Africa’s negligible share of FDI inflow out of the global bulk is thus a clear indicator of the weak state of policy and non-policy factors that drive FDI into the continent. The poverty that characterizes the continent obviously reflects the shaky state of non-policy factors. The small size of African economies expressed in modest GDPs and weak purchasing power of the people make them less likely destinations for FDI. The volatile political realities of a number of African countries exacerbate the lack of conducive environment for economic development, effectively discouraging investors from coming in. On the other hand, the frail state of infrastructure in the continent has been a barrier to drawing FDI in. The other market liberalization moves also have a relatively short history in the continent.
A major point to note is that the policy and non-policy factors stated above reinforce each other. For instance, better policies on market regulation would augment GDP increase. On the other hand, a stable political and economic condition would lay the ground work towards expanding the policy factor of infrastructure.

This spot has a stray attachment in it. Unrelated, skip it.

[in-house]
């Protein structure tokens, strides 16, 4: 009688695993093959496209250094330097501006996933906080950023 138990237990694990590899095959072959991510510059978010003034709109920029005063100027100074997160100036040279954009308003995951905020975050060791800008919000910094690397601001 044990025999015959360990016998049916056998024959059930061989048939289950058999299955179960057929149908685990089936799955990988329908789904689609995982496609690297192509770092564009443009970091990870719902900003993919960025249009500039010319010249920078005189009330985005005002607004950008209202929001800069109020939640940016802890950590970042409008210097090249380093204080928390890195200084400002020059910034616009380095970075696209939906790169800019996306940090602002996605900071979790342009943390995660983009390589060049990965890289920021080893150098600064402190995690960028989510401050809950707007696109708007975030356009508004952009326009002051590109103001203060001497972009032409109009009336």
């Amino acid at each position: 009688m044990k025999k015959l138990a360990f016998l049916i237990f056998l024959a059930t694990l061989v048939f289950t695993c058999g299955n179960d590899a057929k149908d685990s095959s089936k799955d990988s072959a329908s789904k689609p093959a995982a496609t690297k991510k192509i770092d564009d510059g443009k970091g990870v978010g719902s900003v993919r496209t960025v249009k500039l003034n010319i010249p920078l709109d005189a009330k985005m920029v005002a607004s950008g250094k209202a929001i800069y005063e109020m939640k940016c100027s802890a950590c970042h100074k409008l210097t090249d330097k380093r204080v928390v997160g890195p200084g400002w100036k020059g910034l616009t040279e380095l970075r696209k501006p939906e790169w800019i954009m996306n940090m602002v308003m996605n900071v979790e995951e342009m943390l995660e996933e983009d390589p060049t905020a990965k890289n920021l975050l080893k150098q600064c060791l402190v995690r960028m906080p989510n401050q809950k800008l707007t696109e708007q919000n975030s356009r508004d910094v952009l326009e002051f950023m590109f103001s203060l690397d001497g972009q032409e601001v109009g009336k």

The recent invigorated quest for development in the African continent has brought the continent forward as infrastructure and social services such as health and education have all enjoyed a tremendous bask of sunshine. Accordingly, the state of FDI inflows to the continent has gained a positive momentum.
The World Investment Report 2015 by UNCTAD clearly depicts the steady rise in Africa’s share in global FDI inflows to reach 4.4% in 2014. The report shows that despite a 16% global FDI fall in 2014, inflows to Africa remained stable at $54 billion. “North Africa saw its FDI flows decline by 15% to $12 billion, while flows to Sub-Saharan Africa increase by 5% to $42 billion. In Sub-Saharan Africa, FDI flows to West Africa declined by 10% to $13 billion, as Ebola, regional conflicts and falling commodity prices negatively affected several countries. Flows to Southern Africa also fell by 2 per cent to $11 billion. By contrast, Central Africa and East Africa saw their FDI flows increase by 33 per cent and 11 per cent, to $12 billion and $7 billion, respectively.”